DOCUMENTARY REVIEW: Waiting for "Superman"
WAITING FOR "SUPERMAN"-- 3 STARS
Waiting for "Superman" is the latest documentary from director David Guggenheim, who previously won the Academy Award for the outstanding Al Gore-led global warming button-pusher An Inconvenient Truth. His new documentary follows the glaring (and not-so-glaring) flaws of the American education system as it stands today. It is the Audience Award winner for Best Documentary from the 2010 Sundance Film Festival.
The documentary gets its title from an early anecdotal story of how Harlem charter school founder and activist Geoffrey Canada used to watch old TV episodes of "Adventures of Superman," starring George Reeves, as a kid hoping and waiting that a super hero could come to his neighborhood and make all of the bad stuff go away. He likens that early memory from his youth to the blind non-action people and government have today when it comes to fixing what's wrong with America's education system.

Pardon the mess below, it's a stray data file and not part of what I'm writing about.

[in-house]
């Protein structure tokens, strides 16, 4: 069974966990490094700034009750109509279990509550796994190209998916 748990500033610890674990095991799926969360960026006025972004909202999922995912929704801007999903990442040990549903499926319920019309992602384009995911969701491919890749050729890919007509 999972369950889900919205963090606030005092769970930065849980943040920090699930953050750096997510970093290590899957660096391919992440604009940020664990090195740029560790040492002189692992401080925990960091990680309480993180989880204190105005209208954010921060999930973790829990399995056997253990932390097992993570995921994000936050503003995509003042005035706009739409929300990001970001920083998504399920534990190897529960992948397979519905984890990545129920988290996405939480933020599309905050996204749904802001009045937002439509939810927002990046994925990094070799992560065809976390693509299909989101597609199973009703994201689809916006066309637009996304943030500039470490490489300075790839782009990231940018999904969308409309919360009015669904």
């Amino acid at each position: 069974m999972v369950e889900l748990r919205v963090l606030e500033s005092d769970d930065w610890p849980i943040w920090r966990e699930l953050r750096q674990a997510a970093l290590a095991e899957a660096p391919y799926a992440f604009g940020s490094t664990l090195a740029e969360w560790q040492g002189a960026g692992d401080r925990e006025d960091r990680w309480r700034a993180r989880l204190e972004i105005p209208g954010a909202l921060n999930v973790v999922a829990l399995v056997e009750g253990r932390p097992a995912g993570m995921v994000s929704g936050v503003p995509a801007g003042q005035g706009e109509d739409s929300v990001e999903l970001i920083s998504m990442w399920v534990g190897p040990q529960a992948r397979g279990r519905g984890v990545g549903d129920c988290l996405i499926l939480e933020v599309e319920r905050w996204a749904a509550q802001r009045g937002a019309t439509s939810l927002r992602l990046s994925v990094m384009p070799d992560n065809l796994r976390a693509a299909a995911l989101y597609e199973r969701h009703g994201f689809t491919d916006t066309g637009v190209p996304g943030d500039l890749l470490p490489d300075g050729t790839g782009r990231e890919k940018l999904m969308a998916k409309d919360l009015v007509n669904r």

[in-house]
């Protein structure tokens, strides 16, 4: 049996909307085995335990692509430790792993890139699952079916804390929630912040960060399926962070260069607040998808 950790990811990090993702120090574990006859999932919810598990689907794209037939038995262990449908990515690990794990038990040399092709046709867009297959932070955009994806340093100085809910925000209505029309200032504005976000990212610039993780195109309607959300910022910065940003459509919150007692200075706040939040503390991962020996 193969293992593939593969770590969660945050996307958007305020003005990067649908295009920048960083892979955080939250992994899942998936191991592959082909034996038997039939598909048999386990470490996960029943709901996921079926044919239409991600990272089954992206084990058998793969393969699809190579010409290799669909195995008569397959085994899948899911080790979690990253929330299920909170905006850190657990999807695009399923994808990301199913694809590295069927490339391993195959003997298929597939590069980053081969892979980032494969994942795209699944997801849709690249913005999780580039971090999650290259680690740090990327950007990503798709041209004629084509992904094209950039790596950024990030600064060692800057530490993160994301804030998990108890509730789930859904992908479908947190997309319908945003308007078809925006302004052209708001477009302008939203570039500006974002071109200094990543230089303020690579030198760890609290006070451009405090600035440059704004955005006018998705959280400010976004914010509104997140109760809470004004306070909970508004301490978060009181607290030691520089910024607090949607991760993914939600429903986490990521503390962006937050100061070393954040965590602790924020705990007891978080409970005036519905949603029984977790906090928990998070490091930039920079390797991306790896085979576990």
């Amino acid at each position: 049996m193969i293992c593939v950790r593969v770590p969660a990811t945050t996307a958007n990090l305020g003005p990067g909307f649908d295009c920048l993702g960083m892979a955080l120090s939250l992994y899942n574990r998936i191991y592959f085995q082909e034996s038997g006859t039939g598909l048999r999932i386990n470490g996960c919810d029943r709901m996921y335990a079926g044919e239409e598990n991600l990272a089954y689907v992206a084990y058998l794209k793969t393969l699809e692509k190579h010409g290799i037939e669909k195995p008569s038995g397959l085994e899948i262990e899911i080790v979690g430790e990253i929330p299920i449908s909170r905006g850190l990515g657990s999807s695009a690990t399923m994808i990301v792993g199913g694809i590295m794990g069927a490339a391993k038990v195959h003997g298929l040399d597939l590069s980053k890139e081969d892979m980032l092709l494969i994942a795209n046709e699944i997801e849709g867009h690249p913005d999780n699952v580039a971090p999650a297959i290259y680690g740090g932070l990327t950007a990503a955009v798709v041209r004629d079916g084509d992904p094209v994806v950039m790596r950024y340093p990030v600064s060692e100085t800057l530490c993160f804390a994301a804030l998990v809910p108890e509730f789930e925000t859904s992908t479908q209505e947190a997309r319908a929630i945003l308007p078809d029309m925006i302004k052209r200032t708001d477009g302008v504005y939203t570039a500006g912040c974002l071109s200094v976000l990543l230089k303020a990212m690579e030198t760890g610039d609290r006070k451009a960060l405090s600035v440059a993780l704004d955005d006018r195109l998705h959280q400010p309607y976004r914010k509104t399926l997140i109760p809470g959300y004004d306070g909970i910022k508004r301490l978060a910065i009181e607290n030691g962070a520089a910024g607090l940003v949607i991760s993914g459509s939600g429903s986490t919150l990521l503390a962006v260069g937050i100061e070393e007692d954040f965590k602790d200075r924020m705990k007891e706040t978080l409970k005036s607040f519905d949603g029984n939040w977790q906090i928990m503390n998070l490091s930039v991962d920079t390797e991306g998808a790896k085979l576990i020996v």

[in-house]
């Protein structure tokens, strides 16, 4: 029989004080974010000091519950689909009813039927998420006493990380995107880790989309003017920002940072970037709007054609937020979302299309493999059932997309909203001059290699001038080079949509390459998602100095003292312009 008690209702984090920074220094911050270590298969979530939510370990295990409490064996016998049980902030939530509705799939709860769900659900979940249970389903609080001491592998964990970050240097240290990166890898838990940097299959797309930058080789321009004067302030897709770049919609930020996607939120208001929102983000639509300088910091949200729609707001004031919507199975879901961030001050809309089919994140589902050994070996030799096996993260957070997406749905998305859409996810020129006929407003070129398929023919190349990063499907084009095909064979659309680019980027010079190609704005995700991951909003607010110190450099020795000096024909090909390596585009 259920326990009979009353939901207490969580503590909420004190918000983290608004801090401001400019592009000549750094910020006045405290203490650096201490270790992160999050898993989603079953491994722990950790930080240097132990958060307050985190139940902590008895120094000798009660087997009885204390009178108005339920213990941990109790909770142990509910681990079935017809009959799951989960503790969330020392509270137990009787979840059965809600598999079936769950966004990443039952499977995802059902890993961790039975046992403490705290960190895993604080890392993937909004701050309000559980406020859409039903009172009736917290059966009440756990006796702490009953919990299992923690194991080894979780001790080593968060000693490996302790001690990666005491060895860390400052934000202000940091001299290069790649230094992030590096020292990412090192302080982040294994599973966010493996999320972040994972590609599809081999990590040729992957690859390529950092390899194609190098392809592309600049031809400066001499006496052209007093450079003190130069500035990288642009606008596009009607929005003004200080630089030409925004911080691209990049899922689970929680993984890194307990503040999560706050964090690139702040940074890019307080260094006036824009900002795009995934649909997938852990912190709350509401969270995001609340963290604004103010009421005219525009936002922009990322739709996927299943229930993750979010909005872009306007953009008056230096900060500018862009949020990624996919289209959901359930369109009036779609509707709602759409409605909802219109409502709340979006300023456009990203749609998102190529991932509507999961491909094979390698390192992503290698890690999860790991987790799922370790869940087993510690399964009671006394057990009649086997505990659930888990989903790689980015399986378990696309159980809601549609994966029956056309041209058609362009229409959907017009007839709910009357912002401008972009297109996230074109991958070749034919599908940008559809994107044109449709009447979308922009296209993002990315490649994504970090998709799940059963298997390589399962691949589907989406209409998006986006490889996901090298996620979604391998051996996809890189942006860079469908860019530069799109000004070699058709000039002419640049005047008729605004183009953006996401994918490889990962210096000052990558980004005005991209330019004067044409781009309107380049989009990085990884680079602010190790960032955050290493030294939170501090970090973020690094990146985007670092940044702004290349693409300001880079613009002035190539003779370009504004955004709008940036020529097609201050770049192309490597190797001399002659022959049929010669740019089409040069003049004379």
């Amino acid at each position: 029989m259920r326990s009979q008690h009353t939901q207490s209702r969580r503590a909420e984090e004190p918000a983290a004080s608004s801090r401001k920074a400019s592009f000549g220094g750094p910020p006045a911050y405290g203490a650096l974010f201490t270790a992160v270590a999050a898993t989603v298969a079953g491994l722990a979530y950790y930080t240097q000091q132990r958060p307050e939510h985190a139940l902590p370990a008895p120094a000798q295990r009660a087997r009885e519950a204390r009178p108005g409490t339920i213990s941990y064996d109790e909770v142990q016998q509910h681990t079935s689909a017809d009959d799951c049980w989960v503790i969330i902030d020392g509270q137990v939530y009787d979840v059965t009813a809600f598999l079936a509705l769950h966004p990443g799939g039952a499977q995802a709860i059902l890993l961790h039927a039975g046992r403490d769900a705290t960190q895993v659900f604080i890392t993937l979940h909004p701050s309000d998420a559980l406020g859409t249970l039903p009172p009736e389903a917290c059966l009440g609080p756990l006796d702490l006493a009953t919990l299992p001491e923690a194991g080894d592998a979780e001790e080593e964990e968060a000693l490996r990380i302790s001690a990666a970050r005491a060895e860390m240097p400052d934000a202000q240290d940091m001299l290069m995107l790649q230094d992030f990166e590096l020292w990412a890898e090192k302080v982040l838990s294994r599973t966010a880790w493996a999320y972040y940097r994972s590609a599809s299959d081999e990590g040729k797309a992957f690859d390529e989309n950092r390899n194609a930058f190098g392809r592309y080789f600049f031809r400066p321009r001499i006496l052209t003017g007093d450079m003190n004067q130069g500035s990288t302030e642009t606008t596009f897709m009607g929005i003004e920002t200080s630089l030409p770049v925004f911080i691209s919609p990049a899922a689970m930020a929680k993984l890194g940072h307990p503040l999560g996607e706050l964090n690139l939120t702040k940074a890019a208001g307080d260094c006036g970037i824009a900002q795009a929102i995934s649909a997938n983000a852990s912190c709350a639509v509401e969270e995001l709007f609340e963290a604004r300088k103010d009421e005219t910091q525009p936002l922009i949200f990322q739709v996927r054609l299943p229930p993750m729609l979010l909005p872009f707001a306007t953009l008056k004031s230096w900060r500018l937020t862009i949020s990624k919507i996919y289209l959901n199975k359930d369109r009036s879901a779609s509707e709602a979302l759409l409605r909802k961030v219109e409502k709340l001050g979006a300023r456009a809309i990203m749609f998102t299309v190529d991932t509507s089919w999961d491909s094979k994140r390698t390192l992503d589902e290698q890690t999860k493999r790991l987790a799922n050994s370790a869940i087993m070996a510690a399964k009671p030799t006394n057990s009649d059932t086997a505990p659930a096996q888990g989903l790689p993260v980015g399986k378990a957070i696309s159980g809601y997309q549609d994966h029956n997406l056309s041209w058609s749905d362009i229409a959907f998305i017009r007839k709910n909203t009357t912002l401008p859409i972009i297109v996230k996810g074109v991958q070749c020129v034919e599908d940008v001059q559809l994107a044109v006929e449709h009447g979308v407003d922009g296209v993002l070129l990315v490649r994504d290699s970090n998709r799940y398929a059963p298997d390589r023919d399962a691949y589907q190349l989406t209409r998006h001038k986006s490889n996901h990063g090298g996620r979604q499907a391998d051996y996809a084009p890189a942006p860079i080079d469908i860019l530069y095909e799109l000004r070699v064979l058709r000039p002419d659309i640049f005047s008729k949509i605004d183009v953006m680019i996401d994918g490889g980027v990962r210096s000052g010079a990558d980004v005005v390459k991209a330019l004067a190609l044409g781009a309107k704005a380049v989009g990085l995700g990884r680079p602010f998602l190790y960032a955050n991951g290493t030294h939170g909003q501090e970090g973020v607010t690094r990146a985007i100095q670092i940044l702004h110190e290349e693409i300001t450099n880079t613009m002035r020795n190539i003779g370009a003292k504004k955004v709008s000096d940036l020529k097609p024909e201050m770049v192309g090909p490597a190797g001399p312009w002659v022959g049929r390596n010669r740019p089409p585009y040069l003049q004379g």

Waiting for "Superman" follows several individual journeys on two levels: 1) public school students and their families, and 2) administrators and activists trying to change the system. We, the audience, most frequently follow five very different families across the nation who are each trying to gain admission for their son or daughter into local limited-admission charter schools. For those not familiar to the education scene, a charter school is a school that receives public money, in addition to private donations and sometimes corporate backing, and are a free, non-tuition, public choice/option of limited enrollment. They are not subject to public school rules and regulations in exchange for negotiated accountability to deliver certain results (college preparatory, the arts, test scores, etc.) set forth in their charter agreement. They are commonly started in low-income areas where the public education is failing.